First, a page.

More questionable behaviour from an ACT Minister
Previously I reported that there remains a looooong list of dubious matters involved with the proposed building of a Common Ground apartment complex on Section 72 Dickson. These date back to the infamous Dickson land swap.
The catalyst for last week’s comments was the concern that the government was doing its best not to deal with the suggestion of asbestos on the site, which had been reported within one of the government’s own reports about the site.
While these matters were being debated, a media release from the minister Yvette Berry and an advertisement appeared that (sort of) indicated that, for the minister and her directorate, the rules can be flexible.
The media notices were about a “Market Sounding Paper” (the latest in bureaucratic mumbo-jumbo) that sort of talked about businesses getting involved with philanthropy for Common Ground in Dickson.
The purpose of the media statement was unclear. For anyone with basic knowledge of planning, the statement hinted at a serious problem. There was also the questionable issue involving the request for philanthropy.
The media release placed a lot of emphasis on how worthy it is to provide for the homeless in Canberra. No-one would dispute that simple fact.
However, what can be questioned is how little this government does for this sector and when it does, such as with this proposal for Common Ground, it remains questionable whether this is the best use of the scarce funds made available for homelessness in Canberra.
Back to that (sort of) planning announcement.
Residents have already suffered the indignancy of being asked to comment on the draft planning lease variation for this site, only to see the variation instantly approved before Christmas (not to be confused with the development application that should now follow).
That same minister is now asking for business to express an interest in tendering for a project yet to be approved and to include an outline of what they may offer as philanthropic support.
According to the media information, the minister is now not waiting for the next formal step to take place, the normal development application process, before she invites firms to get involved.
Those pesky democratic processes of submitting a development application and then having to consult with residents are seemingly not something she considers to be necessary before getting the show on the road.
Also new is the notion that builders and others must declare a preparedness to offer philanthropy as part of their expressions of interest in tendering.
As for the philanthropy, it used to be that when asking for donations, it was required to be clear who is to receive the benefit – be it cash or goods.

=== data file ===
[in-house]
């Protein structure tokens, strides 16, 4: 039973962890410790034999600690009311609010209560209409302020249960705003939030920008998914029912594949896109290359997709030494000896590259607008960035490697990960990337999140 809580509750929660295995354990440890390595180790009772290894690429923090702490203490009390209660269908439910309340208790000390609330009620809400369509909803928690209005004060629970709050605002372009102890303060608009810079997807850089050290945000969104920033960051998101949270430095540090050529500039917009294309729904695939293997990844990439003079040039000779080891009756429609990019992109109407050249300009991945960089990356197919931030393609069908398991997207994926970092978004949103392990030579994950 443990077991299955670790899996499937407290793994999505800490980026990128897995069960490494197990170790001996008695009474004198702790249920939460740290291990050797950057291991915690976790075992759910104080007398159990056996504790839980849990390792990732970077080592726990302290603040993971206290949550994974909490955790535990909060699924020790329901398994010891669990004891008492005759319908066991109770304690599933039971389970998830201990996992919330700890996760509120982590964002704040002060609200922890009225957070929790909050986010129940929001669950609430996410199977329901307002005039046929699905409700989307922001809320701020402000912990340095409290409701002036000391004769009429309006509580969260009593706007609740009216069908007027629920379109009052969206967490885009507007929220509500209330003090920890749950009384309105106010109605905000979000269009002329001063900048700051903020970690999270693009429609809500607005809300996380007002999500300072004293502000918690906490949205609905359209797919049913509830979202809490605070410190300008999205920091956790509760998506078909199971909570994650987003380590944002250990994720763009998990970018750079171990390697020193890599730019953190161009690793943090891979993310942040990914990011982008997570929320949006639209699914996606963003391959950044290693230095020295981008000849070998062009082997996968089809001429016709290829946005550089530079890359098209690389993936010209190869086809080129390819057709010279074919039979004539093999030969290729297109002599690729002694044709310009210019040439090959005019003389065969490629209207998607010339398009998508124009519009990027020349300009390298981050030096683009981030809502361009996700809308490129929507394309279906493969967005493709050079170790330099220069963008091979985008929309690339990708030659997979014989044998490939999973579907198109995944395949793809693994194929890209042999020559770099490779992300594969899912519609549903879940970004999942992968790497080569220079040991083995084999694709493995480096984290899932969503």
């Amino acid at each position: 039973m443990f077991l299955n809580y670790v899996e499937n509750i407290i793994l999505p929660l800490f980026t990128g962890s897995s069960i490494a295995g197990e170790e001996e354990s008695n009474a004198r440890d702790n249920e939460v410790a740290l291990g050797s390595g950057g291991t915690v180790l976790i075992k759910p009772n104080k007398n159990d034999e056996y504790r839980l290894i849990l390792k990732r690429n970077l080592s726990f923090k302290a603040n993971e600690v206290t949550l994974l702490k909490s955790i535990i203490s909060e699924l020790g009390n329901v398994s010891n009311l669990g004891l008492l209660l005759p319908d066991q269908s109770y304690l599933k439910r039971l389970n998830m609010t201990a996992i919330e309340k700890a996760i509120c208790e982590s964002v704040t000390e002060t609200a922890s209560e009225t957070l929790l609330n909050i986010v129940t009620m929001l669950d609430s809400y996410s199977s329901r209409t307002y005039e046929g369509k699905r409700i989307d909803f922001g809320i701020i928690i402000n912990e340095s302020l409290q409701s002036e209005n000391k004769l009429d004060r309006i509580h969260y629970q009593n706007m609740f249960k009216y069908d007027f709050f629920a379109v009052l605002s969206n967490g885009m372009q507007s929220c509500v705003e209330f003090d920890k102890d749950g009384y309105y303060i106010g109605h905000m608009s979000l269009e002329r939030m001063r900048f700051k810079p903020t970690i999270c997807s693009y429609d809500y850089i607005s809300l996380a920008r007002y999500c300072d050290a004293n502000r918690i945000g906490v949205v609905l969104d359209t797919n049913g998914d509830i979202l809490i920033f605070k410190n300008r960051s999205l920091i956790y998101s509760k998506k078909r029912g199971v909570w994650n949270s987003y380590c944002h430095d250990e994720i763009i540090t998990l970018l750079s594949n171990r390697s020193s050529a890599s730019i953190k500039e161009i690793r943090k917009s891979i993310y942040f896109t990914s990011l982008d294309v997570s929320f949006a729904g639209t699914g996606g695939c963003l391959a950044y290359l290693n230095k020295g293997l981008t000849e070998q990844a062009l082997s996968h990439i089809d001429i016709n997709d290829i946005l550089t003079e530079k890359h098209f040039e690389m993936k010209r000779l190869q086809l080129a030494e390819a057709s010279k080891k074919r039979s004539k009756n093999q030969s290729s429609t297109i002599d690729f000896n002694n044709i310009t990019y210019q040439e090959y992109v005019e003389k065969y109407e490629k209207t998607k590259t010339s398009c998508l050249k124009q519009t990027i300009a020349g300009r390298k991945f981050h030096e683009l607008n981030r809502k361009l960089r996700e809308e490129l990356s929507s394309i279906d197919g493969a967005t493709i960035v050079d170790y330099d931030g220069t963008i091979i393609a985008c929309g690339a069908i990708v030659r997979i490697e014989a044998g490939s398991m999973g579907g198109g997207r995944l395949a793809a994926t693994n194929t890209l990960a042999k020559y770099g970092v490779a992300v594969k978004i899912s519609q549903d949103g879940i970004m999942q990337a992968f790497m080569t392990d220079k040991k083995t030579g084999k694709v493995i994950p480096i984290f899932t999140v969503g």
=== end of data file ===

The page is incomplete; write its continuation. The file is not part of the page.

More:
In this case it is the government that is putting out the media notices. Is it the government that will take ownership of any donated goods? Does that mean it has not allocated enough funds for the building and fit out, despite it being constantly promoted as being a high priority. Will this social housing complex only happen if philanthropy is forthcoming? The media release is confusing on this.
Does the government guarantee that any goods, once they become government assets, will not be reallocated to another facility at a later date?
Another reading could be that Common Ground is to be the recipient of any philanthropic benefits. But is Common Ground an entity in its own right, or is it a body owned by the larger private not-for-profit, Argyle Housing, that is located in NSW?
Is the ACT government asking for ACT businesses to donate to Argyle Housing? This is not clear.
Given this government’s track record on being not up front, with mishandling development deals and approving all manner of questionable developments, businesses may have to be asking a few questions before considering involvement.
Even more care would have to be exercised given that the proposal in question is yet to be the subject of an open development application. In theory, it may not happen. But then again, maybe this minister has special influences over planning.
As part of the development application process someone will again point out the high likelihood of floods on this part of the site and that there is a list of grievances that make this proposal very unacceptable to so many in the surrounding communities.
Are residents to assume that there are rules and processes that apply for the rest of us but for those exercising power there are other versions?
This article was originally published online with City News
Paul Costigan is an independent commentator and consultant on the visual arts, photography, urban design, environmental issues and everyday matters.